Oracle, Microsoft dominate federal databases

Oracle, Microsoft dominate federal databases

Surveys













The GCN Reader Survey is intended to provide data on trends and product preferences. This survey on databases is based on a telephone survey of 100 federal readers who on their subscription forms identified themselves as database users.

On the government systems scene, the twin peaks of database products are Oracle Corp. and Microsoft Corp., a GCN telephone survey found.

Together, the two software biggies account for 72 percent of the survey base.

Standing tallest is Oracle, whose database products are used in 41 percent of the IT shops in the survey. Microsoft database software bagged 31 percent of the base.

Most users gave Oracle software solid marks; a few had some quibbles.

At the IRS in Philadelphia, a computer specialist liked Oracle's query features best. He said he couldn't think of anything he disliked.

Oracle software 'is a solid performer and reliable,' said a computer technician at Los Alamos National Laboratory in Los Alamos, N.M.

At a Forest Service office in Bradford, Pa., a computer specialist was keen on Oracle's query capabilities but found the software 'too complicated' when trying to manage space on the server.

An Environmental Protection Agency computer specialist in Philadelphia dubbed Oracle software 'pretty reliable and powerful' but 'not very functional for ordinary users.'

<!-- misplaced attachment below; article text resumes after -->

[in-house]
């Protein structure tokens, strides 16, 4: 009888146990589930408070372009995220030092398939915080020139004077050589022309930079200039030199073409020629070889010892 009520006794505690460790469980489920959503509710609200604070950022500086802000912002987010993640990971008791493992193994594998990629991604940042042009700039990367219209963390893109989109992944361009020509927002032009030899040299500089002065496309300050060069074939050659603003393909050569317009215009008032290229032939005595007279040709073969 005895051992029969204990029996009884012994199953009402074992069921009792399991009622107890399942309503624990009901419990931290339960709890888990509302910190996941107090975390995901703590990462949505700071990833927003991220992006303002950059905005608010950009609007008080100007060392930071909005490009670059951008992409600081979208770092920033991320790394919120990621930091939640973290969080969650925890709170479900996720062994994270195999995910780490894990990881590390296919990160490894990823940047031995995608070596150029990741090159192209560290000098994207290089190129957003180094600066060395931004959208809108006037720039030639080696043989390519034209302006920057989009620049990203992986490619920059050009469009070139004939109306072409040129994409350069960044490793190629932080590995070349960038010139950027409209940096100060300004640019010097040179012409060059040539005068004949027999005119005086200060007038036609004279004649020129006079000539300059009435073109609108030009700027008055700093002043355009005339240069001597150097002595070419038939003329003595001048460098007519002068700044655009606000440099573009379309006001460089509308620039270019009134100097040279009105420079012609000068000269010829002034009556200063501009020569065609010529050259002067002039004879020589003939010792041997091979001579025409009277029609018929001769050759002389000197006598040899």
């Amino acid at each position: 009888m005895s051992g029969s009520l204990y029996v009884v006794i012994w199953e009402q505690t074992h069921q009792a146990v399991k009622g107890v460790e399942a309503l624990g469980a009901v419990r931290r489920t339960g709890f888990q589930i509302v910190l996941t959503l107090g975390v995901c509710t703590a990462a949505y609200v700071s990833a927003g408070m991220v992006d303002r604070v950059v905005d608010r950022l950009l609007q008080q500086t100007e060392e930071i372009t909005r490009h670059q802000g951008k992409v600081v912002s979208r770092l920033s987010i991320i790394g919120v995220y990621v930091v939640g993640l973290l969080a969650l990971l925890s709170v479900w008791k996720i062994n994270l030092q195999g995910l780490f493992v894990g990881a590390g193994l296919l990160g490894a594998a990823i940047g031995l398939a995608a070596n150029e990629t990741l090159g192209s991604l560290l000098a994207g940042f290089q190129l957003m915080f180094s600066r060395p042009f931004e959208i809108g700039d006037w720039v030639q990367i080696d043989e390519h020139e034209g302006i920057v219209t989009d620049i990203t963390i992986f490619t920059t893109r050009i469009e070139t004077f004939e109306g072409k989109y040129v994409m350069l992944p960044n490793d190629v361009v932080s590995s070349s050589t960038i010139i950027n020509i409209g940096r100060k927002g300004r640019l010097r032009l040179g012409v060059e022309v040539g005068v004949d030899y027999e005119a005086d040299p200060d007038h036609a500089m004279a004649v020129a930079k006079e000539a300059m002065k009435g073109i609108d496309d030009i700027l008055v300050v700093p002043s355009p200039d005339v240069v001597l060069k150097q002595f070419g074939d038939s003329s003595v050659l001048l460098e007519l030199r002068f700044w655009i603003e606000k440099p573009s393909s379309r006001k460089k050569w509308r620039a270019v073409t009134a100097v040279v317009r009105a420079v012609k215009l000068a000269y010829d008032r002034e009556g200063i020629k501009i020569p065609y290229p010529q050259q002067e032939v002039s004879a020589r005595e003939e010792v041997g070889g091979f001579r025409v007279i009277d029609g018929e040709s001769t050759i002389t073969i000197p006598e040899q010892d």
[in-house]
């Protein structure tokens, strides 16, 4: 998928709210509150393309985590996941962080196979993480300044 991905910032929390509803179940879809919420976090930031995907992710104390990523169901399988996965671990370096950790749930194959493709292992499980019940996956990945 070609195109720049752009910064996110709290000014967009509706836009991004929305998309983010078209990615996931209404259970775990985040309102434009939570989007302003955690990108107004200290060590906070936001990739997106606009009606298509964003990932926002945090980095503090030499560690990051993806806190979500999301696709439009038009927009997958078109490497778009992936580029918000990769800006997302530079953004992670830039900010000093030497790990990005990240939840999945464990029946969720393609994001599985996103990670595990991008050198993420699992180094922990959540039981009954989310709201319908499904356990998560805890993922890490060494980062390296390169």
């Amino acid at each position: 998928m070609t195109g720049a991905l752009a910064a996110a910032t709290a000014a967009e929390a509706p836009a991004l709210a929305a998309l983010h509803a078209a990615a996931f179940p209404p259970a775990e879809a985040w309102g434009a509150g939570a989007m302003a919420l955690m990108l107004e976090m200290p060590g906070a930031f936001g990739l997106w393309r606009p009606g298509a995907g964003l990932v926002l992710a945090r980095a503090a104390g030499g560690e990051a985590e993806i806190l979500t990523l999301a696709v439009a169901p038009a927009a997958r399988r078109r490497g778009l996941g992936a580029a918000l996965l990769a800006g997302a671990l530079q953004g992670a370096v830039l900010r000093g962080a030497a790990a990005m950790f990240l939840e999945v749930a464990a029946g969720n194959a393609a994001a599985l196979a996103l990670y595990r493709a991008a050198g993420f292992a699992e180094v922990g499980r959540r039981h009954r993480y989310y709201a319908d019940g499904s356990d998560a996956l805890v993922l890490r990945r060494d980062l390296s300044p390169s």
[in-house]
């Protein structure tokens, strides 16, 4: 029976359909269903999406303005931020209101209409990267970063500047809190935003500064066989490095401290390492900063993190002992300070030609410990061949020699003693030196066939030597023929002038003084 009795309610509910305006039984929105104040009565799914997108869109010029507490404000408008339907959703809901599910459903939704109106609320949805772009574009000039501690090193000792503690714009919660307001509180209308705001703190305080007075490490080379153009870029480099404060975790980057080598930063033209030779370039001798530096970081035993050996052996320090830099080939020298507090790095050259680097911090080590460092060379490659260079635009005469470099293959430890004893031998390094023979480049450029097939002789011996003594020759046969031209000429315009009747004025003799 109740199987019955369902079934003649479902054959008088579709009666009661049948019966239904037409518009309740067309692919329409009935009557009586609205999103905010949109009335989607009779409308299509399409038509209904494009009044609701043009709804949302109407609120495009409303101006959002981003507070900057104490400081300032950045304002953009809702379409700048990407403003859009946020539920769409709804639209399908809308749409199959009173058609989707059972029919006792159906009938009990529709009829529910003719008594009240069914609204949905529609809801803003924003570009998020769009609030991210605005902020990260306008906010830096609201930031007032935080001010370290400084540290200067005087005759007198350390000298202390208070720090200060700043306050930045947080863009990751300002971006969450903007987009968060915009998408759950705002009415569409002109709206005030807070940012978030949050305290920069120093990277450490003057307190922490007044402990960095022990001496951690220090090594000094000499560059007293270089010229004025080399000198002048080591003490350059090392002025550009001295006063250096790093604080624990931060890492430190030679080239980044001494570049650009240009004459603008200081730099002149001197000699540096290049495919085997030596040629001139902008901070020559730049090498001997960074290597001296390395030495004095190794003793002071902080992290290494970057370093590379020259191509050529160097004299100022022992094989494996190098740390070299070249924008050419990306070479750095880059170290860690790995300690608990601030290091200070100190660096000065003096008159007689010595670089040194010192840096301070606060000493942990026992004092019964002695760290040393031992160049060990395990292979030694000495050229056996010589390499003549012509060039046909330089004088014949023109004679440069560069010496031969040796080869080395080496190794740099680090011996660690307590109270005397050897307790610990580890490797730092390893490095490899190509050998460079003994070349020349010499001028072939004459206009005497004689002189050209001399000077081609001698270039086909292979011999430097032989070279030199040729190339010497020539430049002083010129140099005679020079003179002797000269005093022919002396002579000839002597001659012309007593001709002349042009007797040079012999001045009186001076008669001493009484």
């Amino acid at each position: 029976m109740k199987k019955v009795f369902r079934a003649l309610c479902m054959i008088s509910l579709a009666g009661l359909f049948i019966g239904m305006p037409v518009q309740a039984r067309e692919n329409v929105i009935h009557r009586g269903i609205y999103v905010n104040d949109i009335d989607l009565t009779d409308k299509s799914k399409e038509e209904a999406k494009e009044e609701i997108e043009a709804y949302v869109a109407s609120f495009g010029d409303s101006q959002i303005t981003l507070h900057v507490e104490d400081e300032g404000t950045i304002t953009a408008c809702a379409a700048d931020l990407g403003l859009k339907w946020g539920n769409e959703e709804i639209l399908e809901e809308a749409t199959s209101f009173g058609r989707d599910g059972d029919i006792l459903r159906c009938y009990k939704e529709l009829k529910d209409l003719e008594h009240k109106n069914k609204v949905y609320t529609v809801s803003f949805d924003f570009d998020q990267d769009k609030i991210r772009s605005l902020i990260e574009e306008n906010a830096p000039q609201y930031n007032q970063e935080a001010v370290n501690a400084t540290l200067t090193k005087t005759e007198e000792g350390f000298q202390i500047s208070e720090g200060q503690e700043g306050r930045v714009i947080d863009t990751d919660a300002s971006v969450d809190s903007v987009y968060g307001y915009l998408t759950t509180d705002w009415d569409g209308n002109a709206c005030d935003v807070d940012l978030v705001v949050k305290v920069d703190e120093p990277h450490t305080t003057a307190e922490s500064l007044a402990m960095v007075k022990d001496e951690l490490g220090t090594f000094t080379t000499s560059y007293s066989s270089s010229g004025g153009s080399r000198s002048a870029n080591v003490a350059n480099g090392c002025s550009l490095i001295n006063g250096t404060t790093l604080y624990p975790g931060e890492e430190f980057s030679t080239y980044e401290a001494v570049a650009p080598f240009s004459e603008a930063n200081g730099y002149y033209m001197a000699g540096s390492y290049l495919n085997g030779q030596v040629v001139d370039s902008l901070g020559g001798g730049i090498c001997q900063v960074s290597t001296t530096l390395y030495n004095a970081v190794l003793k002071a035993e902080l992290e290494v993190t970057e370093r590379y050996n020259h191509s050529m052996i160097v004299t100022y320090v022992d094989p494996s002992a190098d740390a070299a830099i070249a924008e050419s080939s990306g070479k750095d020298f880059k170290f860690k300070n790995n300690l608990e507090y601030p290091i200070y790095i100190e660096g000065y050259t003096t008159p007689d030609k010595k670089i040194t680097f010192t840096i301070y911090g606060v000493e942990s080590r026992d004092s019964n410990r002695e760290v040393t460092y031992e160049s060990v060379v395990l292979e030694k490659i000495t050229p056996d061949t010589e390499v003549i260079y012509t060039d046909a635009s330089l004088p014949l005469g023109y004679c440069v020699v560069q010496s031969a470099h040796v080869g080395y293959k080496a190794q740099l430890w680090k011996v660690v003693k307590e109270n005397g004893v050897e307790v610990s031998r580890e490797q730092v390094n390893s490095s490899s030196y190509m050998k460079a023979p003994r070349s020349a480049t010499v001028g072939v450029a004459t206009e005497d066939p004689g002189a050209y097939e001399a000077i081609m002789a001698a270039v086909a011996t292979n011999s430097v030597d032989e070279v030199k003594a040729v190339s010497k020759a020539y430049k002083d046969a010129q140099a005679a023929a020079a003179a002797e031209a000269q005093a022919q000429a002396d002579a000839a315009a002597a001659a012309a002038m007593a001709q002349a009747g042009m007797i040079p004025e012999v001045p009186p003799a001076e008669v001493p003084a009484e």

Ease of use

For the Microsoft product line, ease of use was a hallmark for managers who offered comments.

'I like how the tables are set up,' said a Naval Surface Warfare Center computer specialist in Indian Head, Md., adding that his organization plans to standardize its database configuration on Microsoft software.

But a Social Security Administration computer specialist in San Francisco said upgrading Microsoft databases was tricky because it causes new bugs in the system.

Discussing overall strategies, systems managers who plan to make database changes are looking for ways to make their systems more efficient.

'We have too much data duplication,' said an Air Force systems manager in Mesa, Ariz., who plans to consolidate three databases in the next two years to make management easier.

Consolidating databases to standardize systems is a goal at the U.S. Pretrial Services Agency in San Antonio, said an IT director.

A Federal Bureau of Investigation computer specialist in Washington said his organization was planning to consolidate databases because 'fewer are easier to control.'

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